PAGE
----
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And just like that we come to the end of another calendar year. Here are some snapshots, highlights, and reflections from the year of teaching, scholarship, ministry, and family life.

Teaching at Dordt

I taught five courses this year: Biblical Foundations, Aesthetics, Ethics, Leadership & Discipleship, and Christianity & Popular Culture. While Biblical Foundations is usually made up of freshmen, the rest of my courses are mostly seniors. Although I enjoy the challenge of teaching freshmen, I am always amazed by the ways they have matured as thinkers, writers, and humans by the time they approach graduation. Sometimes it is quite astounding.

I often worry that my students are being trained to treat their courses as mere transactions, trading a specified amount of money, time, and attention for information, assessment, and certification. But if we can resist turning everything into a transaction, the educational experience becomes less contractual and more covenantal, a matter of trust, connection, and care.

This was reinforced to me recently in one of my courses: during an end-of-semester quiz, I gave students the opportunity to share feedback about how the course could be improved (I told them that any response would receive full credit). The students offered thoughtful feedback about what worked and what didn’t, which assignments and readings they enjoyed and which parts of the course felt rushed. But what I was not expecting was the conspiracy of kindness in which these students offered unsolicited words of blessing and encouragement. Power differential notwithstanding, what a gift to have students who recognize that teaching can be a vulnerable exercise, too.

Institutionally, I finished my first full year as the theology department chair; I served on the CORE committee, the diversity council, and the editorial board for In All Things. I am thankful to be a part of a relatively healthy institution, surrounded by colleagues who care deeply about our students & the mission of the institution, and who are just generally wonderful to be around.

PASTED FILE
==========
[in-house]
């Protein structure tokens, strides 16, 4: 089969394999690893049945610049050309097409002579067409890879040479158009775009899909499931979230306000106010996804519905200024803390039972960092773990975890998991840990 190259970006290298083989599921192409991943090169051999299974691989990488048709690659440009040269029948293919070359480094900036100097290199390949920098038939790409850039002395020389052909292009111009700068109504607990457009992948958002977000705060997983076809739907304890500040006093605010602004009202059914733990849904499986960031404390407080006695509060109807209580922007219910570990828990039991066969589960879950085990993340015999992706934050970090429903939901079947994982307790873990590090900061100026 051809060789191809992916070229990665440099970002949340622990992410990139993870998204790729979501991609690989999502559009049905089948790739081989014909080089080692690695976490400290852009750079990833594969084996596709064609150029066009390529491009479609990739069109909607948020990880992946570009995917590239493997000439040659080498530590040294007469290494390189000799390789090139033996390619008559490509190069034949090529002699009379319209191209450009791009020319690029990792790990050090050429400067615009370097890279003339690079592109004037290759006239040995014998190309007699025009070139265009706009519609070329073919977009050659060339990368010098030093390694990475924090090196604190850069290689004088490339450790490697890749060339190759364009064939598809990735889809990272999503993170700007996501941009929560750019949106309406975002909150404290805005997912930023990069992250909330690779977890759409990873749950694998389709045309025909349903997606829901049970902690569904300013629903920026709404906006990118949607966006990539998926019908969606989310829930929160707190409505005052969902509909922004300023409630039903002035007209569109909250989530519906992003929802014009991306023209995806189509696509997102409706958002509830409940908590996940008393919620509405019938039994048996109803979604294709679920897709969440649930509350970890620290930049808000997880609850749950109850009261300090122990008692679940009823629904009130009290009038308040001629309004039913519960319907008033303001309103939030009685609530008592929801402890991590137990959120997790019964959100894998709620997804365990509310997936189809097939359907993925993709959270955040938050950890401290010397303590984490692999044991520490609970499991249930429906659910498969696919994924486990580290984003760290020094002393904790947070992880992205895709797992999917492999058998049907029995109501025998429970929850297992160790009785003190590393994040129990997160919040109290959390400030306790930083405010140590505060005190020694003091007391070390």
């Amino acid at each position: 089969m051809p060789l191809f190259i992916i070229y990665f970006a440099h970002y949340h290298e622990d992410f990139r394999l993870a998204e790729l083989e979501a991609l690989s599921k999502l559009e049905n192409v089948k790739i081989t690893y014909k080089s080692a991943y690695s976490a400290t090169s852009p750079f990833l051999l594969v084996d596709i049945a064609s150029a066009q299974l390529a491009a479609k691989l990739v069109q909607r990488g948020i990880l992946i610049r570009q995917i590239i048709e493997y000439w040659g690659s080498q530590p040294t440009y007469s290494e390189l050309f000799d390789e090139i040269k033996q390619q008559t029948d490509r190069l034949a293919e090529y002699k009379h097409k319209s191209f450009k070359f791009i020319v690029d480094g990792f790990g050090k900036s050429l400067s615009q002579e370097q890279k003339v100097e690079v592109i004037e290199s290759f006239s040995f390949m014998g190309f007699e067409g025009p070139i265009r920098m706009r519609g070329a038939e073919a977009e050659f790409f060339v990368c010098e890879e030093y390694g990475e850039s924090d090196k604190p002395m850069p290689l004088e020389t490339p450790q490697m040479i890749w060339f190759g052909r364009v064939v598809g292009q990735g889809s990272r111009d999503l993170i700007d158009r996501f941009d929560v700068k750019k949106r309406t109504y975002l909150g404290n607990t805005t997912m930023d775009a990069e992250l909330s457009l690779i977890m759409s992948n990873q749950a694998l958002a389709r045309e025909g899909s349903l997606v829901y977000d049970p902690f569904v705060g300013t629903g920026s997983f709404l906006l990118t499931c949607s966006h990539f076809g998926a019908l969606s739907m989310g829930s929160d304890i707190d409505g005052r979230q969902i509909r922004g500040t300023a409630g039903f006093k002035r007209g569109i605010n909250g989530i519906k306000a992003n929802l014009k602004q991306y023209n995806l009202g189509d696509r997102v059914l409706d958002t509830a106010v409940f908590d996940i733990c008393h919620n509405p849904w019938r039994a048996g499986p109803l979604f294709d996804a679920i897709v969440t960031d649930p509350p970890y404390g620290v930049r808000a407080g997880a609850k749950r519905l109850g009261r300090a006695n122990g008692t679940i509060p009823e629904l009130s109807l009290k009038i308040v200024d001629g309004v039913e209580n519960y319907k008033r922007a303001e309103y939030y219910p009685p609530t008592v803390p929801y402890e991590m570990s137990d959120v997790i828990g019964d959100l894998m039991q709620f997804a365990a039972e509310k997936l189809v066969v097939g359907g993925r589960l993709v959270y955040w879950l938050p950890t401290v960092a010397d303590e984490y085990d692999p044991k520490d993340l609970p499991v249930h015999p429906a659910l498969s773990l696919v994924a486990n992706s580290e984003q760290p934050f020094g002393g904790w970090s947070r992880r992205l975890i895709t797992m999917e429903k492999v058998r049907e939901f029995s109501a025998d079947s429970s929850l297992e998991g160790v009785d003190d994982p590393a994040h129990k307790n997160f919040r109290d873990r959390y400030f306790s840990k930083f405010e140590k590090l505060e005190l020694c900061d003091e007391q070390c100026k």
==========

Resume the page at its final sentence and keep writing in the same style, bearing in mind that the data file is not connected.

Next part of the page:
Writing & Speaking

The big milestone here is the publication of my second book, Interpreting Your World: Five Lenses for Engaging Theology and Culture. When I came to Dordt almost six years ago, I didn’t plan to write books. But as I have discerned and leaned into this calling, I have been surprised by the insecurity of having books out in the world. I thought the hardest thing would be encountering criticism; but in reality the hardest thing has been fighting my wounded pride, resisting the insidious voice that says that no one sees and no one cares about my work. As many great things have come into my life because of my books, on the whole my writing life has felt like constant training in humility – being confronted with my insecurities, my tendencies to focus on the wrong things, to throw pity parties, and then having to ask what is going on in my heart. This is also something I did not expect.

In the meantime, the In All Things podcast continues to be a source of inspiration and joy; we released 16 episodes this year. One highlight was interviewing my doktorvater (doctoral supervisor) Bill Dyrness; another highlight was an in-person interview with Esau McCaulley in front of a live audience. You can check out the episodes below. More planned for January!

I also did a bit of article writing this year, for In All Things (6), Christianity Today (3), and The Banner (2). More to come from all three next year!

I had a full year of speaking, giving 30 total talks. This included 15 sermons at local congregations, 8 event sermons, 6 conference talks, and 1 online webinar. I also enjoyed being a ecclesial fellow for the Center for Pastor Theologians and a board member for the Center for Public Justice. My travels took me to Arizona, Michigan, California, Texas, Florida, Washington & Washington D.C., North Carolina, Canada, and the U.S. Virgin Islands. As a person who lives in a more rural location, it’s a blessing to be able to travel to cities – but also to come home to a slower pace of life.